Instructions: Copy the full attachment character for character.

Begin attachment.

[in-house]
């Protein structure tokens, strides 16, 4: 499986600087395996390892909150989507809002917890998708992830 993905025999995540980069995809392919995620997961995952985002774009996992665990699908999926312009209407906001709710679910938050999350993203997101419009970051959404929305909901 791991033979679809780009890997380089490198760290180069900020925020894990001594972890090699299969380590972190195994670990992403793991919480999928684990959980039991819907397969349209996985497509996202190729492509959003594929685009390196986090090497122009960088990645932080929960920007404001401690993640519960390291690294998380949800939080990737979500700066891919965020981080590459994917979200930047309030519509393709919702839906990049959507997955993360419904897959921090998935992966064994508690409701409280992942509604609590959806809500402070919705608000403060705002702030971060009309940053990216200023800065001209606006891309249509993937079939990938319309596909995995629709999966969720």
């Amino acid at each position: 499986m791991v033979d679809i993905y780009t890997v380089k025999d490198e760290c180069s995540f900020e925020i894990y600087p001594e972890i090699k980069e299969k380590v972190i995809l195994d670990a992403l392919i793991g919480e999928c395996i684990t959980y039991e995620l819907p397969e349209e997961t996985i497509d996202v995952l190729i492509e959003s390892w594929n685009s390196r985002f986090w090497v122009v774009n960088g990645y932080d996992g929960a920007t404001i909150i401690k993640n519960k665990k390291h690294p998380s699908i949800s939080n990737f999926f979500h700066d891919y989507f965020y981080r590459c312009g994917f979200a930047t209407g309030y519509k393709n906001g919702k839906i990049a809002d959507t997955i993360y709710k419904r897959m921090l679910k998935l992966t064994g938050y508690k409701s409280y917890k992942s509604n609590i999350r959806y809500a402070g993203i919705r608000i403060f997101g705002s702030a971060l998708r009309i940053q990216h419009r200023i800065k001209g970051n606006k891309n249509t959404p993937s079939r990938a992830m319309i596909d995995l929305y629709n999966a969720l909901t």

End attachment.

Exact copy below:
[in-house]
């Protein structure tokens, strides 16, 4: 499986600087395996390892909150989507809002917890998708992830 993905025999995540980069995809392919995620997961995952985002774009996992665990699908999926312009209407906001709710679910938050999350993203997101419009970051959404929305909901 791991033979679809780009890997380089490198760290180069900020925020894990001594972890090699299969380590972190195994670990992403793991919480999928684990959980039991819907397969349209996985497509996202190729492509959003594929685009390196986090090497122009960088990645932080929960920007404001401690993640519960390291690294998380949800939080990737979500700066891919965020981080590459994917979200930047309030519509393709919702839906990049959507997955993360419904897959921090998935992966064994508690409701409280992942509604609590959806809500402070919705608000403060705002702030971060009309940053990216200023800065001209606006891309249509993937079939990938319309596909995995629709999966969720």
């Amino acid at each position: 499986m791991v033979d679809i993905y780009t890997v380089k025999d490198e760290c180069s995540f900020e925020i894990y600087p001594e972890i090699k980069e299969k380590v972190i995809l195994d670990a992403l392919i793991g919480e999928c395996i684990t959980y039991e995620l819907p397969e349209e997961t996985i497509d996202v995952l190729i492509e959003s390892w594929n685009s390196r985002f986090w090497v122009v774009n960088g990645y932080d996992g929960a920007t404001i909150i401690k993640n519960k665990k390291h690294p998380s699908i949800s939080n990737f999926f979500h700066d891919y989507f965020y981080r590459c312009g994917f979200a930047t209407g309030y519509k393709n906001g919702k839906i990049a809002d959507t997955i993360y709710k419904r897959m921090l679910k998935l992966t064994g938050y508690k409701s409280y917890k992942s509604n609590i999350r959806y809500a402070g993203i919705r608000i403060f997101g705002s702030a971060l998708r009309i940053q990216h419009r200023i800065k001209g970051n606006k891309n249509t959404p993937s079939r990938a992830m319309i596909d995995l929305y629709n999966a969720l909901t």